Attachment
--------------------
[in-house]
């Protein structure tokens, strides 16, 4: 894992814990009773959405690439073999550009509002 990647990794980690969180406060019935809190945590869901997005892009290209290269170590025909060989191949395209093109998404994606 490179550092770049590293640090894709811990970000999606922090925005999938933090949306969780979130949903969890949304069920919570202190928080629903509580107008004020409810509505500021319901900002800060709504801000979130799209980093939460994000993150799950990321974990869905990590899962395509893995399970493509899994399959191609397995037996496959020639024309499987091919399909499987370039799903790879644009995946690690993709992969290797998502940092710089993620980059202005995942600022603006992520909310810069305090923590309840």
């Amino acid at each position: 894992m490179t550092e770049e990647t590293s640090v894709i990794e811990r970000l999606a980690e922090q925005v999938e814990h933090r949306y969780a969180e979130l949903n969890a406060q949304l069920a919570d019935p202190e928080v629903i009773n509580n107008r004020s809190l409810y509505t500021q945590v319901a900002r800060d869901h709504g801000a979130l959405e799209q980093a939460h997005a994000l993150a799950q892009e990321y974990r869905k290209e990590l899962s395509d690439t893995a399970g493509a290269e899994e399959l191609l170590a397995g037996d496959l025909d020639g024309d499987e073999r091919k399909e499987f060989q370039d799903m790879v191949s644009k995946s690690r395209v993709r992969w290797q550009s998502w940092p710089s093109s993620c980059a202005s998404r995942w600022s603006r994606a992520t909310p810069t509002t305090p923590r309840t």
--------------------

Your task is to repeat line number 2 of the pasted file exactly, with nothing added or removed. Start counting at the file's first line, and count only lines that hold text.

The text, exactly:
């Protein structure tokens, strides 16, 4: 894992814990009773959405690439073999550009509002 990647990794980690969180406060019935809190945590869901997005892009290209290269170590025909060989191949395209093109998404994606 490179550092770049590293640090894709811990970000999606922090925005999938933090949306969780979130949903969890949304069920919570202190928080629903509580107008004020409810509505500021319901900002800060709504801000979130799209980093939460994000993150799950990321974990869905990590899962395509893995399970493509899994399959191609397995037996496959020639024309499987091919399909499987370039799903790879644009995946690690993709992969290797998502940092710089993620980059202005995942600022603006992520909310810069305090923590309840």